Business & Economy
Uninsurance, Healthcare Reform, and Economic Myths PDF Print E-mail
News Releases - Business & Economy
Written by Dr. Kenneth Smith, M.D.   
Monday, 29 October 2012 14:21

By author/contributor G. Keith Smith, M.D.

The myth that lack of health insurance is a cause of 18,000 deaths per year, along with nearly a million bankruptcies, has been promulgated yet again in The New York Times by economist Paul Krugman.

One of his outrageous fact-free claims is that uninsured people avoid the emergency rooms for fear of large bills, and so they die. But if the poor are avoiding the emergency rooms, how can health care for the poor in the emergency rooms be bankrupting hospitals? This claim is also false. Otherwise, why is there a building crane in front of every big city emergency room I’ve ever seen?

“So there’s no real question that lack of insurance is responsible for thousands, and probably tens of thousands, of excess deaths of Americans each year,” writes Krugman. But the Institute of Medicine’s estimate that lack of insurance leads to 18,000 excess deaths each year is almost certainly incorrect. Richard Kronick’s recent study debunks this idea completely. He concludes: “It is not possible to draw firm causal inferences from the results of observational analyses, but there is little evidence to suggest that extending insurance coverage to all adults would have a large effect on the number of deaths in the United States.”

Krugman asserts that expansion of Medicaid, on which ObamaCare depends for its claim of increasing coverage, saves lives. This has been proven false by Professor June O’Neill, former director of the Congressional Budget Office. Patients might as well wear their Medicaid card around their neck rather than keeping it in their wallet. It is like a scarlet letter that precludes entrance into most physicians’ offices. This card gives many, just like our Canadian brethren to the north, only a right to hope for care.

Many physicians are also curtailing their exposure to Medicare patients because of payment and regulatory hassles, threats of stiff penalties (including jail time for miscoded claims), and government price controls mandating artificially low payments.

“Coverage” doesn’t mean care. It can instead be a barrier to access to care. Think about it. If you have “insurance” coverage (whatever that means) and your insurance company decides that they don’t want to pay for a bone marrow transplant, or they set the payment for one so low that no one will do it (one and the same thing), you are not going to get a bone marrow transplant. Period. If the IPAB (Independent Payment Advisory Board) decides that the payment to a physician for an open heart surgery is less than anyone is willing to do it for, guess how many open heart surgeries will be done? Folks like Krugman, not the market, will be in charge of deciding what these types of procedures are worth. Even more government involvement in health care is what he is advocating.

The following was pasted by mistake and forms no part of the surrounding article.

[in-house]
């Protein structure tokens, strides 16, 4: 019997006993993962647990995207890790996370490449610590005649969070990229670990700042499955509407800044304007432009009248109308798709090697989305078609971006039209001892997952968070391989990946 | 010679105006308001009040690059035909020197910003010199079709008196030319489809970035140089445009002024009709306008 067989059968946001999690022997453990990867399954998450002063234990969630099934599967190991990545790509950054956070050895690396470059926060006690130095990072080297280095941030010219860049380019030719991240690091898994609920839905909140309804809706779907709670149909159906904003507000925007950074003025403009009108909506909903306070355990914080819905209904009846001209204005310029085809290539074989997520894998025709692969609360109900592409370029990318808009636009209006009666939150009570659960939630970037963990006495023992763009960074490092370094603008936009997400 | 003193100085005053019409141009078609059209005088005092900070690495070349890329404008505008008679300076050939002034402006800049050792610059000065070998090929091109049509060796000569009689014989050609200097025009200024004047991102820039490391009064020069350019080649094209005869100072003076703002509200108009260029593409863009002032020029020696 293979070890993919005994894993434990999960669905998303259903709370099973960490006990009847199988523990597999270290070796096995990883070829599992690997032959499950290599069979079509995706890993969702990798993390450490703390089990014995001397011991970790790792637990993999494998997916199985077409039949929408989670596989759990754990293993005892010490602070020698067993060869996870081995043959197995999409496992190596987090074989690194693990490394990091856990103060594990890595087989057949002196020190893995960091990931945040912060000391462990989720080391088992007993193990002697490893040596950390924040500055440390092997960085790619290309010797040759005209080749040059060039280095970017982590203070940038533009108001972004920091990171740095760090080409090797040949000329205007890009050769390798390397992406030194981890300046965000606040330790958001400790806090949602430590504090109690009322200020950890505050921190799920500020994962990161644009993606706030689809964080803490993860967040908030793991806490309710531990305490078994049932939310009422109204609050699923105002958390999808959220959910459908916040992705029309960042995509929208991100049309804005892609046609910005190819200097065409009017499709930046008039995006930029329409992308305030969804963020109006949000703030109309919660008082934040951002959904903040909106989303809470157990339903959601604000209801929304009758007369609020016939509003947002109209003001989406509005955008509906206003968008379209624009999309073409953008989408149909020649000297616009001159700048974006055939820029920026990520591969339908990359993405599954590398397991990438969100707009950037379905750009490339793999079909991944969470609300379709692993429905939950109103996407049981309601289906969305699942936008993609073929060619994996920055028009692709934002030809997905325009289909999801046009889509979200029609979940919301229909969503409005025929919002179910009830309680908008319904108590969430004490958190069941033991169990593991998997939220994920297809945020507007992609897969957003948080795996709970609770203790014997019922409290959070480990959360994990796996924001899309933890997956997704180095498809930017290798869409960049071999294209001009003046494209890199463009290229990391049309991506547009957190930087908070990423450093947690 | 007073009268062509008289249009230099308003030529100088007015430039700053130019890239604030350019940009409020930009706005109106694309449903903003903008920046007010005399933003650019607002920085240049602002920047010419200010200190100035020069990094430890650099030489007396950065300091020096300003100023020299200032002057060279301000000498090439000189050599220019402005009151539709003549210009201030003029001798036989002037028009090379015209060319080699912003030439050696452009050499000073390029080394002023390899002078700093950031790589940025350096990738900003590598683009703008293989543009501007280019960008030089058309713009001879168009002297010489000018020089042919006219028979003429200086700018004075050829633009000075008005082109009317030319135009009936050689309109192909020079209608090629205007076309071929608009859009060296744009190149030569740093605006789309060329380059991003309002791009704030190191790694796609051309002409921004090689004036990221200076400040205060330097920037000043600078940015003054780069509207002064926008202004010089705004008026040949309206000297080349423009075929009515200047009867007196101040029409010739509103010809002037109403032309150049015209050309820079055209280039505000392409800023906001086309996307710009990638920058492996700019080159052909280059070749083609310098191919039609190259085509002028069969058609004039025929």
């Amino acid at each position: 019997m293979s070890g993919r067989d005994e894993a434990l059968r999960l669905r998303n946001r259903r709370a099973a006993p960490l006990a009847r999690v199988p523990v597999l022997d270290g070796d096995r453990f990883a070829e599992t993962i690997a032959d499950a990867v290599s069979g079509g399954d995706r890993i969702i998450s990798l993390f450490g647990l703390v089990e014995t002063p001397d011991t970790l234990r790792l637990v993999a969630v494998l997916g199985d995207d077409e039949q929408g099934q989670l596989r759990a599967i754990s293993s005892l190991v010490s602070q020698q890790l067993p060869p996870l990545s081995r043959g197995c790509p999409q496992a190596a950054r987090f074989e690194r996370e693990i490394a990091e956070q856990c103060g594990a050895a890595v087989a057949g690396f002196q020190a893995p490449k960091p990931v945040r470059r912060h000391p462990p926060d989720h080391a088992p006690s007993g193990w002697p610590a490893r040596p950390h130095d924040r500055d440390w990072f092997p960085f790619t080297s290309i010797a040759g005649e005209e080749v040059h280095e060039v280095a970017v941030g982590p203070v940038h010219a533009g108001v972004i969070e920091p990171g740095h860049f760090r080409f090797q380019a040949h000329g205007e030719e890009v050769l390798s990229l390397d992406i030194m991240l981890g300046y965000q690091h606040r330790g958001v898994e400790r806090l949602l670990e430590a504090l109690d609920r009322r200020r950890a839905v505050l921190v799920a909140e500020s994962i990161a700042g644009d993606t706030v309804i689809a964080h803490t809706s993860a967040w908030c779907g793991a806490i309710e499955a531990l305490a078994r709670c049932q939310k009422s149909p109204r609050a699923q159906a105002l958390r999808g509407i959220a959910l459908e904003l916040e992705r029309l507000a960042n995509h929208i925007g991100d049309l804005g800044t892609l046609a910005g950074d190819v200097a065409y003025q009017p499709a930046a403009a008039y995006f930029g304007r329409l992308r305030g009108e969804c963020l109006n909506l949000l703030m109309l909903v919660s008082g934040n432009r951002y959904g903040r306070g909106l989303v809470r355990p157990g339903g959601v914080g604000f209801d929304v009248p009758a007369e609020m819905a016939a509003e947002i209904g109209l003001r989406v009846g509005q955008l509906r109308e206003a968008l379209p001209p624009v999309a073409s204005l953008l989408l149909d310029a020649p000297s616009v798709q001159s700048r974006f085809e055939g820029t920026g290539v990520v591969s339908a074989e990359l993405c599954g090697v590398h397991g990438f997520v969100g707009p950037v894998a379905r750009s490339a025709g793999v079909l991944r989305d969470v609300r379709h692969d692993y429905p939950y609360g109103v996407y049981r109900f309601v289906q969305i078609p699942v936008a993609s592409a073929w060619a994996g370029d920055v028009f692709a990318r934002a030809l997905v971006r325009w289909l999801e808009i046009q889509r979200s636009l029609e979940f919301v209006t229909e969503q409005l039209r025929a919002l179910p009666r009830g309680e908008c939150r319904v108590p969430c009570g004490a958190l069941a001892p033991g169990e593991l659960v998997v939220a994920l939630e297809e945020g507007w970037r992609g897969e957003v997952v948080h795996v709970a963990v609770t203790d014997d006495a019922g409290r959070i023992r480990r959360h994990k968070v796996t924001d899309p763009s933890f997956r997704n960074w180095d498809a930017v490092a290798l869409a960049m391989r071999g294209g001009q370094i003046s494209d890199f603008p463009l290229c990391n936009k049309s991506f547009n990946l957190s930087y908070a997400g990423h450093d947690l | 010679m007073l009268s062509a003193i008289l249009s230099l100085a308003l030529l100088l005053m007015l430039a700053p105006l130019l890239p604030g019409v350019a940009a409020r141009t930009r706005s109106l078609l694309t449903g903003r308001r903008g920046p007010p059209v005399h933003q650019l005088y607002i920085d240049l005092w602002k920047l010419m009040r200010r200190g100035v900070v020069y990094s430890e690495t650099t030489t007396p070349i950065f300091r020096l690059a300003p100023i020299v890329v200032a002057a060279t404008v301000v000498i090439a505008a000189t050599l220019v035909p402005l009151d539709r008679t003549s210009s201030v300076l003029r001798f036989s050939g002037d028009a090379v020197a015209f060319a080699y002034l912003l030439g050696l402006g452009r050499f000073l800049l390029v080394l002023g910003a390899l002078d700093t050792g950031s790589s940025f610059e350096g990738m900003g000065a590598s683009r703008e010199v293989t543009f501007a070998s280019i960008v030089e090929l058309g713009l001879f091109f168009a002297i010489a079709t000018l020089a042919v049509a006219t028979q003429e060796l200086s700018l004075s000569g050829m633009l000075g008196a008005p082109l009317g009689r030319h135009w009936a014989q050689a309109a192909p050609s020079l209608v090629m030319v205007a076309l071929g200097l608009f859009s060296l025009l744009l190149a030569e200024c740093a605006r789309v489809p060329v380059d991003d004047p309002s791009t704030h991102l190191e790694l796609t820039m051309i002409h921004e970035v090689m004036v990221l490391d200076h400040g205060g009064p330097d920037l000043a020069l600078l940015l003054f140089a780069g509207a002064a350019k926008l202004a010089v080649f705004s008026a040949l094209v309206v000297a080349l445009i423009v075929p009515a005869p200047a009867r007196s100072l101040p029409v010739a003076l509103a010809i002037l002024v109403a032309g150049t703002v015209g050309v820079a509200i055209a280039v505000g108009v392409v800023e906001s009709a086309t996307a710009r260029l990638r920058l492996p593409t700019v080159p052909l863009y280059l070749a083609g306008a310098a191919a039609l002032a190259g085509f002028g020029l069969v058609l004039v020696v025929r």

Of the 1.5 million individual bankruptcies declared every year, 62% involve medical bills. Less well known is that 78% of those filing for medical bill reasons had insurance. These folks have “coverage.” Is this the security Mr. Krugman would bring to us all?

Concerning bankruptcy, keep in mind that Krugman is the poster child for Keynesian economics, the economic thought that holds that an individual or a government can borrow its way to prosperity. This economic theory has prevailed in this country for a long time, primarily because big-government advocates love to spend the wealth belonging to future wage earners, as the future voter’s wrath represents no threat to them. Krugman, as a mouthpiece for this insanity, which will bankrupt both federal and state governments, bears a lot of responsibility. The central bank and deficit spending have no greater advocate than he.

Krugman’s economic myths can cause real mortality. But neither he nor The New York Times can be sued for economic malpractice.

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http://www.aapsonline.org/

 
Website Advice for Businesses PDF Print E-mail
News Releases - Business & Economy
Written by Ginny Grimsley   
Monday, 29 October 2012 14:03
Duct Tape My Software And Hope For The Best?
By: Joe Thomas

The clients are different, but the question is always basically the same. Can you redesign my website? 

It doesn't matter how the question is phrased, every time it's asked, I give the same response:

There is no such thing as a Re Design. It's true; a redesign of a website is simply a repackaging. It's taking the same content and putting it in a new dress. Or taking the same software or function and adding some make-up. Now seriously, why would you want to do that?

There can only be a handful of reasons to even entertain the thought of it:

1. The current site doesn't work. It's broken, kaput!
2. The current site is no longer effectively selling your product or service.
3. It's outdated and ugly.
4. You just woke up and decided to change everything for the sake of changing things.
5. Somebody told you it was a good idea.

Here's a breakdown of those reasons, and whether or not a redesign is the solution.

1. If the current site is broken: Well if it's broke, you've got to fix it. And if it needs to be fixed, why use duct tape and glue? Building it correctly from the ground up is a smarter use of your money, and will most likely cost you the same thing - or less. And you can build it with the latest technology, optimized for search, easier updating and better functionality

2. If the site is no longer effectively selling your product or service: Why repackage something that doesn't sell? A good developer will tell you why it's not selling - he just needs to look at the data. Let him show you why it's a lame duck, then have him give you the alternatives.

3. If it's outdated and ugly: Well this is pretty self-explanatory but I will say this: I've seen a lot of "ugly" sites sell a lot of product; don't base your decision on ugly - that's a matter of opinion. I've told many people with ugly sites NOT to touch them. Hey, if they sell, who cares what they look like, right? Outdated is a different story. You can't compete with today's sites using outdated technology. Just ask MySpace

4. If you just woke up and decided to change everything: Go shoe shopping. Buy a new hat. But realize when you call a web developer, you're not going to be happy with anything he does. You'll be wasting your money and driving some poor developer nutso for nothing.